Family Divorce Solutions Experts Discuss Informed Consent and Decision Making in the Collaborative Divorce Process
Sherman Oaks, California –
When clients choose the Collaborative Practice method for their divorce, it has traditionally been governed by specific rules about informed consent to inform the clients making decisions regarding their divorce process options.
Professionals currently rely on the mediation confidentiality privilege to protect confidentiality in the Collaborative Process. However, does informed consent end after the parties sign the collaborative stipulation? With possible changes in the mediation confidentiality privilege, informed consent and informed decision making have never been more important.
Recently proposed legislation in California could significantly change informed consent. Further, a recent court decision involving the divorce case of “Law & Order” television creator Dick Wolf and his ex-wife Christine throws previous expectations into question.
Family Divorce Solutions members Fred Glassman, J.D. and Warren Sacks, CPA, joined by Joe Spirito, J.D. of A Better Divorce, will discuss the changing circumstances in their presentation “Informed Consent and Decision Making: Consensus or Controversy,” at the upcoming Collaborative Practice California (CP Cal) Conference XI in Redwood City, California on Saturday, April 30.
The trio will explore the current definitions, myths and ethics of informed consent and decision making; its continuity through the Collaborative Process; and the impact of proposed legislation.
Collaborative Practice faces a threat to its future existence due to proposed changes in the California Evidence Code recommended by the California Law Revision Commission (CLRC). The State Legislature directed the Commission to analyze “the relationship under current law between mediation confidentiality and attorney malpractice and other misconduct, and the purposes for, and impact of, those laws on public protection, professional ethics, attorney discipline, client rights, the willingness of parties to participate in voluntary and mandatory mediation, as well as any other issues the commission deems relevant.”
The Legislature specifically requested that the Commission examine relevant Evidence Code Sections, California court rulings, the availability and propriety of contractual waivers, and the law in other jurisdictions, including the Uniform Mediation Act, as it has been adopted in other states, other statutory acts, scholarly commentary, judicial decisions, and any data regarding the impact of differing confidentiality rules on the use of mediation.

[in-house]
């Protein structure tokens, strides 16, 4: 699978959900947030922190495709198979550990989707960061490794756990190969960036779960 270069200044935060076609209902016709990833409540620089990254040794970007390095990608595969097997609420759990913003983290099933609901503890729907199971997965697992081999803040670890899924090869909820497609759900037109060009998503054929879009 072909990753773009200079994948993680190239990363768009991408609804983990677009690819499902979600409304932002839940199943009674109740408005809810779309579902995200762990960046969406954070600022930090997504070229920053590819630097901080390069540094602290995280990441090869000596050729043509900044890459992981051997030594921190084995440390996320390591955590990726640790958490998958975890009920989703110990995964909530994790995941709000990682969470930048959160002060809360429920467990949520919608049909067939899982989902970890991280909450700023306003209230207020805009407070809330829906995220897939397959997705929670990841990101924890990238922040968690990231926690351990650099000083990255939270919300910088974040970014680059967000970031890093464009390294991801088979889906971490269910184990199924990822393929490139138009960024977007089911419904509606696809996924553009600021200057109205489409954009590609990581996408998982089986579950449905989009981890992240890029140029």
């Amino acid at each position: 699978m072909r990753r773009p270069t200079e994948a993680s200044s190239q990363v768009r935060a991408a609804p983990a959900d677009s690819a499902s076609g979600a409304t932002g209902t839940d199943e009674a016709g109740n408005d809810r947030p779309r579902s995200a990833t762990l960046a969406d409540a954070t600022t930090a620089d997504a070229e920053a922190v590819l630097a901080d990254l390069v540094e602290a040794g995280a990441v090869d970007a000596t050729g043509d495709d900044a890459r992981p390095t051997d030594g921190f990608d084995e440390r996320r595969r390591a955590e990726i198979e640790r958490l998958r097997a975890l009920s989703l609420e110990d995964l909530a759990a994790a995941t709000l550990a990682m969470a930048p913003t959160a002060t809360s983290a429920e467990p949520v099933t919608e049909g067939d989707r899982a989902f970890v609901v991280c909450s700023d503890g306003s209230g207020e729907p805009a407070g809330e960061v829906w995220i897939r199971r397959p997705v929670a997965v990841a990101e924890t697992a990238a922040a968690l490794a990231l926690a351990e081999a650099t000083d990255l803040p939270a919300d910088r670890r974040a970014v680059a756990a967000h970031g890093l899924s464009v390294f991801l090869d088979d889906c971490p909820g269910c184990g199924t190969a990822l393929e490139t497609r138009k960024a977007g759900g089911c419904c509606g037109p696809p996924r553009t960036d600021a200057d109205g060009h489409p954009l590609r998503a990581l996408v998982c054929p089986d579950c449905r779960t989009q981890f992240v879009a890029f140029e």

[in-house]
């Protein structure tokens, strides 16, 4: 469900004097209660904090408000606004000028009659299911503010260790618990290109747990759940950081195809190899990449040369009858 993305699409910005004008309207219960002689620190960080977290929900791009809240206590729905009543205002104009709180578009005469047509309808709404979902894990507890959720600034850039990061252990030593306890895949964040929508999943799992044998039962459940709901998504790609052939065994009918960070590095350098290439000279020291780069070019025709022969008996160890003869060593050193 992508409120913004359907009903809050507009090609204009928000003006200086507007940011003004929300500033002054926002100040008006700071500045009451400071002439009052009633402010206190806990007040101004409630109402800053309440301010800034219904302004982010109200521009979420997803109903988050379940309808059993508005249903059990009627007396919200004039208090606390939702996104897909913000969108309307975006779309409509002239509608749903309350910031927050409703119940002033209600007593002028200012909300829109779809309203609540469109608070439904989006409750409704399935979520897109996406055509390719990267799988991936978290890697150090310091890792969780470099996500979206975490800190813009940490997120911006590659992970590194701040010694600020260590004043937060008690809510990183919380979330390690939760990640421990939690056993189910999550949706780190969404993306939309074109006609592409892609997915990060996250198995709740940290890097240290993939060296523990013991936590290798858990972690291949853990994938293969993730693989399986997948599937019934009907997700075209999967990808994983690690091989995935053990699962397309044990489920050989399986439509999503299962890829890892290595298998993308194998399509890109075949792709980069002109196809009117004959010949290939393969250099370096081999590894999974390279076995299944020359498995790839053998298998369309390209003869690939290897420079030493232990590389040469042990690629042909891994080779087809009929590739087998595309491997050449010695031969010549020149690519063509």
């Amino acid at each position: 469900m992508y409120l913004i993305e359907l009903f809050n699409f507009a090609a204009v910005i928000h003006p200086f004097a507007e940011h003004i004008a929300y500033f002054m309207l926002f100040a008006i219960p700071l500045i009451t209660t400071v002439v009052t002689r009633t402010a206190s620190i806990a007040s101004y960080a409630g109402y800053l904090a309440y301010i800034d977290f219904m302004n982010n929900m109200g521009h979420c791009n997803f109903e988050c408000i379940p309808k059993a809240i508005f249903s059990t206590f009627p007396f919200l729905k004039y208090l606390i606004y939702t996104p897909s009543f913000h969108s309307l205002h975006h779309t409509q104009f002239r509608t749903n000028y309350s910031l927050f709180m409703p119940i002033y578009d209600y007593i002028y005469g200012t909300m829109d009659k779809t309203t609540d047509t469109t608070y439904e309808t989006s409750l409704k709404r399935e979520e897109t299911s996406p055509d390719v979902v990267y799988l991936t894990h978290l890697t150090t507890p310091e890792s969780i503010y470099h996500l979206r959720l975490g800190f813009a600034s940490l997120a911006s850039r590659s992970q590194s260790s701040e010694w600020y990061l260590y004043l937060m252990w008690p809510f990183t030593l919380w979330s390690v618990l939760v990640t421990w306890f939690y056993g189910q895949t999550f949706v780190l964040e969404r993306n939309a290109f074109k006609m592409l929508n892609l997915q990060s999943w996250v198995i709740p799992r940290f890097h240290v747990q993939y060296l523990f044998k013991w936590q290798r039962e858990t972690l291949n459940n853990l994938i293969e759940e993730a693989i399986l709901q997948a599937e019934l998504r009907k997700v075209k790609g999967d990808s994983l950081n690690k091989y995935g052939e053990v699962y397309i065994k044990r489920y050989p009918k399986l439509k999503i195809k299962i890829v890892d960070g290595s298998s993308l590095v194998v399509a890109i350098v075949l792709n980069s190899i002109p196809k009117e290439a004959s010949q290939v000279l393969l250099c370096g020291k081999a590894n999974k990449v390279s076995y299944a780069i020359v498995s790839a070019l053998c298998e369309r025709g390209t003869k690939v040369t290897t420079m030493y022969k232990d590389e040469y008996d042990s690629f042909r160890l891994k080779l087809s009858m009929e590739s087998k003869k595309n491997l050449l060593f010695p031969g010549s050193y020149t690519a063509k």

The Commission is now in the process of forming a tentative recommendation, which will be circulated for comment when completed.
“While this process is underway, it is vital for all Collaborative professionals to have a full and complete understanding of the current legal and ethical provisions governing informed content and informed decision making by the parties,” said Glassman. “As we see from the Wolf case, fulfilling only the minimum legal requirements may not be enough to protect everyone involved, clients and professionals alike. It may even do long term harm to the Collaborative Process, as legislators may point to cases like the Wolf case to advocate for changes which would profoundly change the benefits of Collaborative Practice,” said Glassman.
Christine Wolf learned shortly after their divorce settlement was final in 2003 her ex-husband Dick Wolf had signed a $1.6 billion three-year deal to produce his television series franchise. She eventually sued the financial professionals involved in facilitating the divorce settlement, claiming they were biased in favor of her husband, and misled her about the value of her ex-husband’s financial worth and their community assets.
Los Angeles County Superior Judge Holly Kendig ruled in favor of the financial professionals on April 6, agreeing that current California law protects anything said during mediation from being disclosed. Christine Wolf had hoped to present evidence that the mediation process was unfair to her and claim the defendants breached their fiduciary duty, coaxing her into agreeing to the settlement through fraud.
“There is no question of fact that mediation confidentiality applies to this action, and that the actions of the mediators is protected by the litigation privilege,” Kendig wrote.”[T]he court agrees with defendants that the California Supreme Court has made clear that all mediation participants have a near-unbreakable right of confidentiality, even to the point of shielding professional misconduct,” she wrote.
“Financial professionals are relied upon by the clients as well as the rest of the Collaborative Divorce team members to play a neutral role, and to fully disclose relevant, material financial information,” said Sacks. “We then meet with our clients and the professionals to fully disclose the information, and discuss all of the implications of their decisions based on this information. Given the gravity of these decisions combined with potential changes in the law, we cannot be diligent enough in working with our clients to achieve complete understanding of their choices or options regarding settlements, or it could come back to haunt us as professionals and harm Collaborative Practice as a whole.”